Bond wears it at the same height as his pocket square. This is a modern place to wear a tie bar, which is higher than where it was usually placed during its heyday in the 1960s. Here it competes with the pocket square, a problem that could be solved be wearing the tie bar lower. Placing it around the height of the jacket’s top button or between the top button and breast pocket would look better, not distract from the face and still show off the tie bar nicely.
The tie bar is meant to clip both the wide and narrow blades of the tie to the shirt’s placket so it stays in place, but the bar is not attached to Bond’s shirt and the tie flaps about. The tie has a keeper to keep its narrow blade tucked behind the wide blade, so Bond is merely using the tie slide for decoration and not for its intended purpose.
The black Crockett & Jones Highbury three-eyelet derby shoes from Skyfall return. Instead of a Dainite studded rubber sole these shoes have Crockett & Jones’ ‘City’ Sole, which is a studded rubber sole that they developed with the Harboro Rubber Co. It has more subtle studs, a sharper edge trimming and a reduced waist compared to the Dainite sole, so it looks dressier and more like an elegant leather sole from the side.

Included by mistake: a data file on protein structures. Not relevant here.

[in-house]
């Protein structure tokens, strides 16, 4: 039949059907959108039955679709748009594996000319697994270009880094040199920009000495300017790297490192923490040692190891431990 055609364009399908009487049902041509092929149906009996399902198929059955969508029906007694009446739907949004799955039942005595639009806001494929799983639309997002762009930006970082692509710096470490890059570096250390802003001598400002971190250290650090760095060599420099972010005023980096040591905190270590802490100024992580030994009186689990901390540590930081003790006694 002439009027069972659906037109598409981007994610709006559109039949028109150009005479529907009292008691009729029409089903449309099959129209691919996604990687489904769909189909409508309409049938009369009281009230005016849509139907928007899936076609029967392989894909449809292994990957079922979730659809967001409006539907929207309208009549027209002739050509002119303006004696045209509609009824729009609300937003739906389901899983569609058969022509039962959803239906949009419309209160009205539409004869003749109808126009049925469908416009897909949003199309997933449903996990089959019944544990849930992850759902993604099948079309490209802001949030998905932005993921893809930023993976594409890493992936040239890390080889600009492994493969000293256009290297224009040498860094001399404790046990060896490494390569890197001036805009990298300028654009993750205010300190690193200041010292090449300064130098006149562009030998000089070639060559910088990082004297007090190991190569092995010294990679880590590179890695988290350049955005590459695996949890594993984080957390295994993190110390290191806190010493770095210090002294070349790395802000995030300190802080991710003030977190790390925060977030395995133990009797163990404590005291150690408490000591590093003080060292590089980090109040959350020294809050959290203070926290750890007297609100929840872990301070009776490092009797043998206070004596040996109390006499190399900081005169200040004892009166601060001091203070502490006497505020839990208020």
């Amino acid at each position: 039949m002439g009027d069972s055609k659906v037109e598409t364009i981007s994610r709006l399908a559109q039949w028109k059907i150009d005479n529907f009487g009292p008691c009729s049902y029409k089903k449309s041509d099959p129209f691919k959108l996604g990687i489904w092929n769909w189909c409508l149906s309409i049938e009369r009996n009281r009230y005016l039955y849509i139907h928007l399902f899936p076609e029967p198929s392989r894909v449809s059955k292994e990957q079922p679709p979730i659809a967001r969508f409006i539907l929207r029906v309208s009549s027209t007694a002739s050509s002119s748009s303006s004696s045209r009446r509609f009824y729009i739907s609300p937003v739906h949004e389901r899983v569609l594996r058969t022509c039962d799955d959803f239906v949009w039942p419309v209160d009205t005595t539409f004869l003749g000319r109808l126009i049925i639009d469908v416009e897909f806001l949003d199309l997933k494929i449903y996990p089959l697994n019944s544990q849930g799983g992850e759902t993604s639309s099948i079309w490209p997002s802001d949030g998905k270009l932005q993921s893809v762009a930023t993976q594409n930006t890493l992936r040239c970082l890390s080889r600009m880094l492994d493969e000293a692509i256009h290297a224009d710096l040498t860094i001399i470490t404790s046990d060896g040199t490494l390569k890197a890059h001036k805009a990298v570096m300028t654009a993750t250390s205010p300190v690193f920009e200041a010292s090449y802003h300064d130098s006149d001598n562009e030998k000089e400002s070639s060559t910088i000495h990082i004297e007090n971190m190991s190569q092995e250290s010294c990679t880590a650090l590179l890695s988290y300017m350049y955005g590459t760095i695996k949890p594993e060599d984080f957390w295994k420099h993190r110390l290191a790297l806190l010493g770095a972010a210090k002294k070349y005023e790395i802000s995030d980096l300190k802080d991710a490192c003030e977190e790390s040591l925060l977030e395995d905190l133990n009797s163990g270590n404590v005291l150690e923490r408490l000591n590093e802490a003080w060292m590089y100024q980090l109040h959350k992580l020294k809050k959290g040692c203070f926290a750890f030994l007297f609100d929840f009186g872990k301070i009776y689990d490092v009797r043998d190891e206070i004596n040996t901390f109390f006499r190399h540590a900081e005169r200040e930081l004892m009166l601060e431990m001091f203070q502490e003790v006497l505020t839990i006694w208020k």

He wears the Barton Perreira ‘Joe’ sunglasses in black with Vintage Grey lenses with this suit. They have a wide and slightly angular look.
Between the suit, shirt, tie and shoes, the outfit has a consistency with Craig’s outfits from his previous two films, while it also pays homage to Sean Connery’s style in the most respectful way. The costume couldn’t be more classically Bond, unless the suit fit better.